Updated clinical trial data indicate that the First Line Obstructive Sleep Apnea Treatment study (FLOSAT)—an ongoing head-to-head study comparing the effectiveness of precision oral appliance therapy (OAT) as first-line treatment versus CPAP therapy—is on track to achieve all endpoints, according to ProSomnus Inc.

The data was presented at the ProSleep 2023 Users Conference earlier this month. ProSomnus EVO devices are being used for the precision OAT arm of the study. A total of 136 patients with moderate and severe obstructive sleep apnea (OSA) were included in the study.

Key findings to date include:

  • Precision OAT is effective and non-inferior to CPAP as a first-line treatment for moderate to severe OSA
  • Precision OAT was effective among 90% of moderate and 85% of severe OSA patients
  • Precision OAT was preferred by patients, with 98% continuing therapy at three months versus 22% discontinuing CPAP therapy over the same period of time
  • In an intention-to-treat analysis factoring efficacy and adherence, precision OAT demonstrated twice the mean disease alleviation as CPAP

“The FLOSAT study was designed to evaluate whether precision oral appliance therapy could be utilized for the very practical and emergent issue of patients with OSA who could not access CPAP due to the recall,” says Olivier Vanderveken, MD, PhD, Antwerp University Hospital, in a release. “The preliminary results of this study indicate that precision oral appliances are an effective and patient-preferred treatment option, which is particularly relevant for the growing number of sleep clinicians practicing the P4 approach to making medicine more predictive, preventive, personalized, and participatory.”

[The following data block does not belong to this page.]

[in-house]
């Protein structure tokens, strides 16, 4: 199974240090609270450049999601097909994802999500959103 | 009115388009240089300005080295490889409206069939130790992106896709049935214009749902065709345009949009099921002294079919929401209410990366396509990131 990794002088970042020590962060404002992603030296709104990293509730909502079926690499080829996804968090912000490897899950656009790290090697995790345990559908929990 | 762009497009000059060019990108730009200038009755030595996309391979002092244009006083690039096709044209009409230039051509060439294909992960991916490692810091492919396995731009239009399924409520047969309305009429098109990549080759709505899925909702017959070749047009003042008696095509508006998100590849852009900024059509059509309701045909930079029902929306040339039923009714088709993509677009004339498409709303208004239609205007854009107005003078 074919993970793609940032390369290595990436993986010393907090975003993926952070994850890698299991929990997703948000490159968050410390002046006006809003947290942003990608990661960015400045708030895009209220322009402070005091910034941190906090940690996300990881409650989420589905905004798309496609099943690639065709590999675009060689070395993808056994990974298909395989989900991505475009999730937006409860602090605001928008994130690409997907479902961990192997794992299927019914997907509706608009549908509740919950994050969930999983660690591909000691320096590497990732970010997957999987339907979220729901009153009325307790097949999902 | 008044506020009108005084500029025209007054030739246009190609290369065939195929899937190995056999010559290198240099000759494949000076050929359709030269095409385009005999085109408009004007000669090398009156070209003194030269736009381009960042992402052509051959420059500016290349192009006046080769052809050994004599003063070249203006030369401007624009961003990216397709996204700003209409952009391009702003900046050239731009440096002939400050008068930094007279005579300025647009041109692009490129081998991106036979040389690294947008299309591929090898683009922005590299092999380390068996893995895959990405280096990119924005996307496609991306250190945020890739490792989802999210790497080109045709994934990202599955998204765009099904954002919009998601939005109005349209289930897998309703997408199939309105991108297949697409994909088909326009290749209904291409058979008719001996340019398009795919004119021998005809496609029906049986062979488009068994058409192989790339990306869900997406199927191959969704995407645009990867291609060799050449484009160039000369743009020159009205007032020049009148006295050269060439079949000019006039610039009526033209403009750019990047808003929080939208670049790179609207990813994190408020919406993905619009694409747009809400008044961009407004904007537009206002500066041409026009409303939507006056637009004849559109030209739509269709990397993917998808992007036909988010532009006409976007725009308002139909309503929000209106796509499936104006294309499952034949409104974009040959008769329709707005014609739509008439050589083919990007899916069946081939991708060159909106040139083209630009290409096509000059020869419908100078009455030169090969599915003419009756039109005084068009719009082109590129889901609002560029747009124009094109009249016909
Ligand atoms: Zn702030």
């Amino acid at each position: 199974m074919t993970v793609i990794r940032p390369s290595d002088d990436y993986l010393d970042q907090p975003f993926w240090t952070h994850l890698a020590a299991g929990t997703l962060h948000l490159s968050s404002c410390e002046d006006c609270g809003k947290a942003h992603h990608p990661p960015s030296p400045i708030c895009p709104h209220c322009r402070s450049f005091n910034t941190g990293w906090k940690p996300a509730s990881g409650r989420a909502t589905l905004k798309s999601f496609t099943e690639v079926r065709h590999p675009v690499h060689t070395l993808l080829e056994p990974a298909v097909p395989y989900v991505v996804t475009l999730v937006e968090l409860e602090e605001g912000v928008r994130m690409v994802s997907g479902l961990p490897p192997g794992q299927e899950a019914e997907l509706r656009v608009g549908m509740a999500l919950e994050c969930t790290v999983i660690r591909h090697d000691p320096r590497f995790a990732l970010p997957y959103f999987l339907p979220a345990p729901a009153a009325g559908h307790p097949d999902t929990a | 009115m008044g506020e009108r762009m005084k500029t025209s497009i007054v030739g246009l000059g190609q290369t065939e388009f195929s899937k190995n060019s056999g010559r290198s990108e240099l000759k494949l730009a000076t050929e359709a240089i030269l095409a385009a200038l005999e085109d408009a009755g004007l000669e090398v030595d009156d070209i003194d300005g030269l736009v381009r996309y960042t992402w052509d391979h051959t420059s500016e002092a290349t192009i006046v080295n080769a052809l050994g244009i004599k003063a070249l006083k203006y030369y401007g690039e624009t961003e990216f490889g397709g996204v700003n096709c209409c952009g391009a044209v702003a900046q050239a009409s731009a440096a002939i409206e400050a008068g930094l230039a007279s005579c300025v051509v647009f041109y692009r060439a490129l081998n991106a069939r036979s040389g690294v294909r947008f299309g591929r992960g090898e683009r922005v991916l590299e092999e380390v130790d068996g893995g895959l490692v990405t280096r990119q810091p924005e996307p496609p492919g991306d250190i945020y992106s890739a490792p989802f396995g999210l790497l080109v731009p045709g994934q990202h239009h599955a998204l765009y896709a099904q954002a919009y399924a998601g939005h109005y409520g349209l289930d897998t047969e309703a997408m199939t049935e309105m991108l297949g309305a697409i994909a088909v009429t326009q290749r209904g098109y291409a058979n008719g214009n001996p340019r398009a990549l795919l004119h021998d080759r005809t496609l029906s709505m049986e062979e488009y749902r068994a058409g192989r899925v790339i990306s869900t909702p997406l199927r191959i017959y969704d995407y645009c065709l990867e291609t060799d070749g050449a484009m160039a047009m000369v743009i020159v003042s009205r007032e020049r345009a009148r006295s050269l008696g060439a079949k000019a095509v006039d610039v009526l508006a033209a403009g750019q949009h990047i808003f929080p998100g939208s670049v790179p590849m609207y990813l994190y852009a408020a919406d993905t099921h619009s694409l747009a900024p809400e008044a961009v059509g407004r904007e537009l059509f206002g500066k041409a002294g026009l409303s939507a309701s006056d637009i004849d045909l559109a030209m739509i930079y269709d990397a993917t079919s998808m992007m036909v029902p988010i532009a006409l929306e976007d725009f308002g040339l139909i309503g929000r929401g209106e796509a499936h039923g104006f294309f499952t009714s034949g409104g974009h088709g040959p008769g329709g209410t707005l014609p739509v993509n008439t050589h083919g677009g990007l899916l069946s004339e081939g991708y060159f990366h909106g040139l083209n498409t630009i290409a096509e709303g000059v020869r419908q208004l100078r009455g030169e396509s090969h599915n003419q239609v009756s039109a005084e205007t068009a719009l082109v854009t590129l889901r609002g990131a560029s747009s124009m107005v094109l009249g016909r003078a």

An additional observation from FLOSAT is the performance of precision OAT among severe OSA patients, in the context of data reported for hypoglossal nerve stimulation. Using the same criteria for efficacy—an apnea-hypopnea index under 20 and a 50% improvement—85% of severe OSA patients were successfully treated with non-invasive precision OAT. 

Clinical studies for the surgically implanted hypoglossal nerve stimulation devices, such as the STAR trial, report success in the range of 66% even with patient selection and the exclusion of concentric collapse patients. In July, ProSomnus announced plans to design a head-to-head clinical trial comparing precision OAT and hypoglossal nerve stimulation in treating patients with severe OSA.

Patients are actively being enrolled in the Severe OSA Study, a multi-center, prospective, clinical trial designed to demonstrate the safety and effectiveness of ProSomnus devices for the treatment of severe OSA and apply for FDA label expansion.

“The updated data and analysis from FLOSAT is validation that precision oral appliance therapy with ProSomnus devices is an effective front-line treatment for moderate to severe OSA,” says Len Liptak, co-founder and CEO of ProSomnus, in a release. “This is an important finding. Each year millions of people worldwide are diagnosed with moderate to severe OSA. An estimated 40% of them refuse CPAP. Over 2 and a half million people have been impacted by the recent CPAP recall and seek alternatives. The results of this study indicate that precision OAT with ProSomnus devices is an effective, and preferred, option for these patients.”

Data from FLOSAT will also be presented at the iBEDSSMA Symposium, taking place in Knokke-Heist, Belgium, from Sep 22-23, and the World Sleep Congress, taking place in Rio de Janeiro, Brazil, from Oct 20-25.